It’s been a long time (too long) since I’ve been to an ANZAC service. I’ve been wanting to go each year for as long as I can remember. Now that the kids are 6 and 5, I felt this was the year. They have been learning about it at school. (We talk about it at home, but sometimes no matter what Mummy or Daddy say, unless the teachers say it too, it just doesn’t seem to register as being important.) So when they came home with their red poppies yesterday afternoon, I asked if they wanted to go along to a march that their school was participating in. The teachers must have done a good job of talking it up, as they were both very keen. Even after the warnings that we’d have to wake up early (this actually excited them!).
So we did just that, we woke up early (6:15 is early for them) and left the house by 7:15, ready for the march to begin at 8. At first, my son was a little overwhelmed by all the people and wasn’t quite sure he wanted to participate. But then he found a friend and suddenly it seemed I was just getting in the way.
The march was only quite short, but certainly long enough for little legs with short attention spans.
The ceremony at the other end unfortunately, wasn’t as short, and it was hot to boot. With about 10 minutes to go the kids finally came over to me and begged to go home. I was so proud they had lasted so long. It was hot, and even I was tired after getting up early too. But I could appreciate what was happening, and they were struggling. They were expecting to see soldiers. And at 6 and 6, they couldn’t comprehend that it wasn’t just about soldiers in their camouflage.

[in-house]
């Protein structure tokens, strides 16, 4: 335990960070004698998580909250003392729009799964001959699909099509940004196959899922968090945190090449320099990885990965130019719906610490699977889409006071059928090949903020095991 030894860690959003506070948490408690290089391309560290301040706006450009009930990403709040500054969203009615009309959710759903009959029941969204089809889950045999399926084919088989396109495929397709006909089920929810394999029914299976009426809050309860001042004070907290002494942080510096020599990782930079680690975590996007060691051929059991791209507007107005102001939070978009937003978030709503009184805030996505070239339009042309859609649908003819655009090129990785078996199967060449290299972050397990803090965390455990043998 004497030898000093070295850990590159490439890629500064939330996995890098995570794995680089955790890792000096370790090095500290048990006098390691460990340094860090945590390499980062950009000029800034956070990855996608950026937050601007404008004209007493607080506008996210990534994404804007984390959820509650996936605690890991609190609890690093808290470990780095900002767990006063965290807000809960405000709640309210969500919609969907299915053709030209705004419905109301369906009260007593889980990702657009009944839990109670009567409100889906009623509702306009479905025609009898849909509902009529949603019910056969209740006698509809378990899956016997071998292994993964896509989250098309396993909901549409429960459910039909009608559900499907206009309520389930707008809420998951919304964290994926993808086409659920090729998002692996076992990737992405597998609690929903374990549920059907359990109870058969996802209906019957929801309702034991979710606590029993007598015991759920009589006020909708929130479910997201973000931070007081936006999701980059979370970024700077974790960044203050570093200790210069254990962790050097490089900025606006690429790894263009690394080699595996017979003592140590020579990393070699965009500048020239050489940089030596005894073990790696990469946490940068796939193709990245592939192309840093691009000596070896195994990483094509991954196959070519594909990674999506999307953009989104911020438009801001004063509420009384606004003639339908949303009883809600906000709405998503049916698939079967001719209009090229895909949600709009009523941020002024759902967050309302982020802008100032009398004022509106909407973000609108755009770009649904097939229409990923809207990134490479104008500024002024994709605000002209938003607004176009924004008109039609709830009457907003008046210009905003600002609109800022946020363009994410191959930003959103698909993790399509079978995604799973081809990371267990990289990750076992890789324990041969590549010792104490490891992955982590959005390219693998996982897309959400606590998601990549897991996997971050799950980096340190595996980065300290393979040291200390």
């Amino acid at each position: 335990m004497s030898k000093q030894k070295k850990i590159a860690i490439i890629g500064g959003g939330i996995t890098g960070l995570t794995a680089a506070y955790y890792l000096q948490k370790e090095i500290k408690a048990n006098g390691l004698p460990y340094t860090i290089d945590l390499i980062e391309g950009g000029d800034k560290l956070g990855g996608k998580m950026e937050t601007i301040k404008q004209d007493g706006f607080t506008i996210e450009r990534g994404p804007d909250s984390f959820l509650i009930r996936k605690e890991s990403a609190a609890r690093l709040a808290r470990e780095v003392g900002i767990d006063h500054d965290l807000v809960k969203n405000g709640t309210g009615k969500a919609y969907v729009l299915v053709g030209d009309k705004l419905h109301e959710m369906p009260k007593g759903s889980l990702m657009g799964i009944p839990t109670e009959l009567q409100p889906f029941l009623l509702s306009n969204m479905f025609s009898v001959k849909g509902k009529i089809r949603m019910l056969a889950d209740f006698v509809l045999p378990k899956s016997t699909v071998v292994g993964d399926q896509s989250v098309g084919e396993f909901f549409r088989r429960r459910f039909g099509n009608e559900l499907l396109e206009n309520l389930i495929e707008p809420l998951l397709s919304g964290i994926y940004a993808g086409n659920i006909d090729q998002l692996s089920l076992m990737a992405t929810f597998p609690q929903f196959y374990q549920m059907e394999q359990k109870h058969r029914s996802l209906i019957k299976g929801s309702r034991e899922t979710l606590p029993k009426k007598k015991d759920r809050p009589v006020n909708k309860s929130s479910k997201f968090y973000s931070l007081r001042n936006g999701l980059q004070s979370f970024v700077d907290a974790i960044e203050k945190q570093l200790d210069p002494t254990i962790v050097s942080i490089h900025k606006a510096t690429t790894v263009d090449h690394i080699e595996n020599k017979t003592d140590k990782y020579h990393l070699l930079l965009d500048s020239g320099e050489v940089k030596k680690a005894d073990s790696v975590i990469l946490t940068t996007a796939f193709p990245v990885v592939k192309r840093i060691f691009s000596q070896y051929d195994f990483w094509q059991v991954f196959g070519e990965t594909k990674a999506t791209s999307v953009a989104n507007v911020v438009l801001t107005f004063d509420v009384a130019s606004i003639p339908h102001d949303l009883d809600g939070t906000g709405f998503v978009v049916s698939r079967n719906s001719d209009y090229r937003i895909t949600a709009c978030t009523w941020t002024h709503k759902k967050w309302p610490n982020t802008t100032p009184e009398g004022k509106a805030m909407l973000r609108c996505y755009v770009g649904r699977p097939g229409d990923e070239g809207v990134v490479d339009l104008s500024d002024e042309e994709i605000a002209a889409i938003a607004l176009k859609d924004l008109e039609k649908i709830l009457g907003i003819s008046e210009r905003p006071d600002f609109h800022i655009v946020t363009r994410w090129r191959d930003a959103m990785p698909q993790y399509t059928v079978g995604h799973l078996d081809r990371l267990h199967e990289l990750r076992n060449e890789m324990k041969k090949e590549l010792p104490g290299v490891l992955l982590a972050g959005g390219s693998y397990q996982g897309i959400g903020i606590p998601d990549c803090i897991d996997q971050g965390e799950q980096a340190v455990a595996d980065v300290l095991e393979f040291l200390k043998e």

It was a lovely service, and it really hit home. There were so many wreaths. So many uniforms. So many groups represented and in attendance. And I have to admit, there were a couple of times I just felt so overwhelmed by the stories and emotions, and I welled up. How blessed are we who have never had to fight, as others have done it for us? How beautiful are those beings that served, and still do, for our amazing country? For freedom, for love, for equality, for truth and justice.
Two thirds of the Australian and New Zealand troops who fought in Gallipoli lost their lives. Two thirds. And every one of them will be remembered, honoured, respected and thanked. Forever.
We will be back next year, and the next, and the next… and eventually my children will feel what I felt today. Humbled. Proud. Overwhelmed by the magnitude of emotions. Mine, and others.
For my grandfathers, and all other men and women who have served for us…
Lest we forget.